It will be huge. The Cardinals weren't rattled by the Superdome din -- Arizona had no false starts and no problems dealing with the snap count -- but the Saints were bolstered by all those passionate fans. The New Orleans players fed off that energy and every big play only intensified it. The challenge for Minnesota is finding a way to diffuse it early. A 70-yard touchdown run by Arizona running back Tim Hightower sucked the air out of the place for a few minutes Saturday. It's hard to imagine the Vikings thriving if they don't keep that crowd quiet for longer stretches.
6. Will Sidney Rice dominate the Saints' secondary in the same fashion he did Dallas'?
The Vikings' wide receiver probably won't have three touchdowns but New Orleans should be concerned. The Cowboys have better cornerbacks than the Saints and they had no answer for Rice, who is on his way to his first Pro Bowl. But you also can bet that Saints defensive coordinator Gregg Williams isn't going to allow one receiver to terrorize his defense. Since the Saints don't have anything close to the pass rush that Dallas has, there will be immense pressure on Saints safety Darren Sharper and his fellow defensive backs to limit big plays. If they can't do that, this could get ugly.
7. Will the Saints' defense create as many problems for Minnesota as it did against Arizona?
Only if the Saints' offense gets off to another fast start. The Saints will tell you that their defense is better now because their secondary is healthier. While that is true, the defense also is far more effective when it's defending a lead. In those situations, the unit can pressure the quarterback more consistently and it also can go after turnovers more often. Playing with a lead also keeps the Saints from exposing their major weakness: run defense. There's a reason why Hightower rolled to a long touchdown run on the first play of the game. That kind of deflating moment could happen again Sunday if the Saints give a back like Adrian Peterson comparable running room.
8. Which Saints player will be the most valuable on Sunday?
Running back Pierre Thomas. The Saints had the right idea against Arizona -- they came out with a physical, aggressive attitude. That mentality will be even more critical against Minnesota, which means Thomas needs to do his thing. He looked solid against the Cardinals (52 yards on 13 carries) and his hard-charging style will help keep the Vikings' defense honest. Everybody knows the Minnesota defense feeds off its front seven. The more Thomas bangs -- and he claims to be feeling better after breaking some ribs in a loss to Tampa Bay on Dec. 27 -- the easier it's going to be for Brees to make plays in the passing game.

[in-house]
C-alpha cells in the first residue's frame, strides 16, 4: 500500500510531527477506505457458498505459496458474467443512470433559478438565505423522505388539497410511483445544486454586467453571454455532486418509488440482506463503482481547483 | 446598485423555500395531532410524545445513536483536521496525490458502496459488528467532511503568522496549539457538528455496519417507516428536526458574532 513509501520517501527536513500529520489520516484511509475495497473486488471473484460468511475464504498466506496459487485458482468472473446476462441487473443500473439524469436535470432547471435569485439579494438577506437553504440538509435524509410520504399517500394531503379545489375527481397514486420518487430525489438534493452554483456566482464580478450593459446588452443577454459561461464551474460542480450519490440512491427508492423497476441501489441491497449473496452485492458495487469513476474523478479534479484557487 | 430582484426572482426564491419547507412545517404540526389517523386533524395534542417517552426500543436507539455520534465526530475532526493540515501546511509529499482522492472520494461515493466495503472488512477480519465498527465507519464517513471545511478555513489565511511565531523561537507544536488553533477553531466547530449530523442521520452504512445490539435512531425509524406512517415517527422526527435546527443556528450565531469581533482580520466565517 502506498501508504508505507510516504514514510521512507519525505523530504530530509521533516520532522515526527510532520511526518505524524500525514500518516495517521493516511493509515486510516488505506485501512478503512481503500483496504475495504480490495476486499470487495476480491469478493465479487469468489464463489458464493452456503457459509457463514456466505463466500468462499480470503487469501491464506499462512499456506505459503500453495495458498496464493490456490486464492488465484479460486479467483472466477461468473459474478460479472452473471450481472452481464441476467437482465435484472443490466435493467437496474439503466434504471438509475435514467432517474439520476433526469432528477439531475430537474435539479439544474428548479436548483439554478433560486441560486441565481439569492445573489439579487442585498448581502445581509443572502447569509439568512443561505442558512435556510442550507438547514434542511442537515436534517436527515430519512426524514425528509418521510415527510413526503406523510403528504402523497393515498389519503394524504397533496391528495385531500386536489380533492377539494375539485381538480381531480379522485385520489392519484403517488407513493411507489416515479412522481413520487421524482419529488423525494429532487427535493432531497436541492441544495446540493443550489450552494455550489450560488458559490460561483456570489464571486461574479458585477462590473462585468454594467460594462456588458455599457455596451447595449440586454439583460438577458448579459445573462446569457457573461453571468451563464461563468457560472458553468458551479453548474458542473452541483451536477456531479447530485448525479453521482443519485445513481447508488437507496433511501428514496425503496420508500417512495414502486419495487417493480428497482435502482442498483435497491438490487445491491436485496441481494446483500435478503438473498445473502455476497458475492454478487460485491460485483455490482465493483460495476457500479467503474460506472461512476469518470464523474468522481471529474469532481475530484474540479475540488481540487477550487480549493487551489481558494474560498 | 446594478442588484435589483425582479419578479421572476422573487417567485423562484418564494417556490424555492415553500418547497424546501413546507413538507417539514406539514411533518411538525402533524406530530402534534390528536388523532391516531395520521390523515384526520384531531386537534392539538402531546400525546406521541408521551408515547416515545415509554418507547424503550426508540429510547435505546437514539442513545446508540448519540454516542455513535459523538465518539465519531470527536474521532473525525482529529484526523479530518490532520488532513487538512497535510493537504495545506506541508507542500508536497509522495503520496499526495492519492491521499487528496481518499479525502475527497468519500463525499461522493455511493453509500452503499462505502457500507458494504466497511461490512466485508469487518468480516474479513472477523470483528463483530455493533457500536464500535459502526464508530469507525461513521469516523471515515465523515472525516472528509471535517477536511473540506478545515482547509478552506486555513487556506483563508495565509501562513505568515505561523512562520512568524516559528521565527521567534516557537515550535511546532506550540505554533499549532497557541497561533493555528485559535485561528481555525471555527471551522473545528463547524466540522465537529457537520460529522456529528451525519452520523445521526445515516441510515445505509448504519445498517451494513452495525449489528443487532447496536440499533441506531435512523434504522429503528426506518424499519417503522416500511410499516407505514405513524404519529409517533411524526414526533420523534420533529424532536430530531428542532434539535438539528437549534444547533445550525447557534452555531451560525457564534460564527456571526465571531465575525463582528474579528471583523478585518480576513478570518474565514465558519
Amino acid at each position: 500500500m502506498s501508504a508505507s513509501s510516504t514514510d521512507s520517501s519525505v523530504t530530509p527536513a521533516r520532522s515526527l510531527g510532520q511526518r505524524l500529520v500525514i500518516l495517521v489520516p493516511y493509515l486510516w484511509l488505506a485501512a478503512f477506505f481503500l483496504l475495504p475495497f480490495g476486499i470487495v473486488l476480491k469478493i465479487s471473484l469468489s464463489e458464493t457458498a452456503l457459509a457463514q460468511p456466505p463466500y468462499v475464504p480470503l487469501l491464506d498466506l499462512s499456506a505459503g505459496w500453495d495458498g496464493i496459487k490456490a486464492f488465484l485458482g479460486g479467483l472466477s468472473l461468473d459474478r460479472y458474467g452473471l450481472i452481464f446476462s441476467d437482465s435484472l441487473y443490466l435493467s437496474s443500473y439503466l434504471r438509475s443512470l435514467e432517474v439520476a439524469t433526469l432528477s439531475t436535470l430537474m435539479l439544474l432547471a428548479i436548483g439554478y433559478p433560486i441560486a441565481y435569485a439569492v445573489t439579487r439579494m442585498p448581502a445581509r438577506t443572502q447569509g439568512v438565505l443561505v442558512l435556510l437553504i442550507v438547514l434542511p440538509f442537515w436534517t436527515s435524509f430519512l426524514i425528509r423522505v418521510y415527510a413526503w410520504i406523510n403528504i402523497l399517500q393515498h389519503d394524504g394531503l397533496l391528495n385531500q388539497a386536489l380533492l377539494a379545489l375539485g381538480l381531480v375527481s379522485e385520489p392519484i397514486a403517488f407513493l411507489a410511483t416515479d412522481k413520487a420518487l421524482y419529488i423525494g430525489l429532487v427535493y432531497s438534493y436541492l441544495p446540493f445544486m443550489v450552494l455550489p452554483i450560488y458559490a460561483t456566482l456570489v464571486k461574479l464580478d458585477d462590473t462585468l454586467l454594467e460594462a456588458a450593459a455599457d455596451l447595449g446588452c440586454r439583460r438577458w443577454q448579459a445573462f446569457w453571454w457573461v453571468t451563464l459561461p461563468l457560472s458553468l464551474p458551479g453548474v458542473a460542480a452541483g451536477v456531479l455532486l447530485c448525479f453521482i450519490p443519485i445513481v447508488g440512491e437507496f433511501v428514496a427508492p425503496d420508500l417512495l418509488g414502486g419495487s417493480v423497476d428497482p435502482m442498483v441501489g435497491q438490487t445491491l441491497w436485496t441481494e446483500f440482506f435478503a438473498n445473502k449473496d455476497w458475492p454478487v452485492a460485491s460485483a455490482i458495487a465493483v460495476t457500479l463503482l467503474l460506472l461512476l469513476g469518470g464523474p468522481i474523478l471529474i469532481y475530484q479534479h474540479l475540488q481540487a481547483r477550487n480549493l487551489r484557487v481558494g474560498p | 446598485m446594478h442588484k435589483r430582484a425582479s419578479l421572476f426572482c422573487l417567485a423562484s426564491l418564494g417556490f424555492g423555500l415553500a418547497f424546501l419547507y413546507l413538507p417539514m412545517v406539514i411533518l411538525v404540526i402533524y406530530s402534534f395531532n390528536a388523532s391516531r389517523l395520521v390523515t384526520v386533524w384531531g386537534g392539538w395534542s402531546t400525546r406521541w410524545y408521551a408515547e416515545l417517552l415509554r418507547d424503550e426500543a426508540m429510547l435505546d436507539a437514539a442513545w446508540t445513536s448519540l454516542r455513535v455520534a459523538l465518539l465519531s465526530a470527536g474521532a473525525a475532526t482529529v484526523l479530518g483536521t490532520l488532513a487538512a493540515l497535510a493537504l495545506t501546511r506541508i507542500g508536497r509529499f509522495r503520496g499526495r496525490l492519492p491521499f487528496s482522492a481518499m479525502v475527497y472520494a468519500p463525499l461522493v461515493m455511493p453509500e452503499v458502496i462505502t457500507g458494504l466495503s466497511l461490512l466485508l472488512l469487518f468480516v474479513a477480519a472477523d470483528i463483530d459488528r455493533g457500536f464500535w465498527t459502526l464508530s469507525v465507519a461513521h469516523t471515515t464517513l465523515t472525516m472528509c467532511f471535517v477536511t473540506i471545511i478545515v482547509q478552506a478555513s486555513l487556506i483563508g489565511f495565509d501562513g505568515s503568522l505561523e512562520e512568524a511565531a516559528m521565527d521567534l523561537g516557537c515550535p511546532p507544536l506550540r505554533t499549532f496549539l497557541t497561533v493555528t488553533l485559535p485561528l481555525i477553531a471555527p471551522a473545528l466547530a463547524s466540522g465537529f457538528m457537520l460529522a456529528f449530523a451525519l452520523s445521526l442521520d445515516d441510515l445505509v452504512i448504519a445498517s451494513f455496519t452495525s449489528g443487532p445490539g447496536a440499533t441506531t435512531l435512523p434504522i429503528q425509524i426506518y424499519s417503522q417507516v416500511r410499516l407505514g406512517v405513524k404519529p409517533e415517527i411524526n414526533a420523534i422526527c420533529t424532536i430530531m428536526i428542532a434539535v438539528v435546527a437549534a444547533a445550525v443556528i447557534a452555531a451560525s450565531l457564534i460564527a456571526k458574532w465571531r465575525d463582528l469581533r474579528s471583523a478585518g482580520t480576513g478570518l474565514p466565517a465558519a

9. What is a potential weakness for the Vikings?
One NFC executive says it's defensive tackle Pat Williams. Despite playing in three Pro Bowls in the past four years, he hasn't been the same dominant interior presence. That may have something to do with the fact that he's 37 years old. It also might have something to do with an elbow injury that plagued him late in the season. Whatever the case, Williams' play has caught the eye of opponents. And the Saints certainly will try to test him if they suspect he can be exploited.
10. Who's going to win?
As strong as the Saints looked Saturday, the Vikings played even better Sunday. Minnesota manhandled a Dallas team that had been rolling. The Vikings scored 34 points on a defense that had given up 14 points in its past three games. You can't overlook those things at this time of year. Plus, Favre has been the biggest story in the NFL all season. Now he's about to add one more chapter to that tale when he leads the Vikings to the Super Bowl.
Senior writer Jeffri Chadiha covers the NFL for ESPN.com.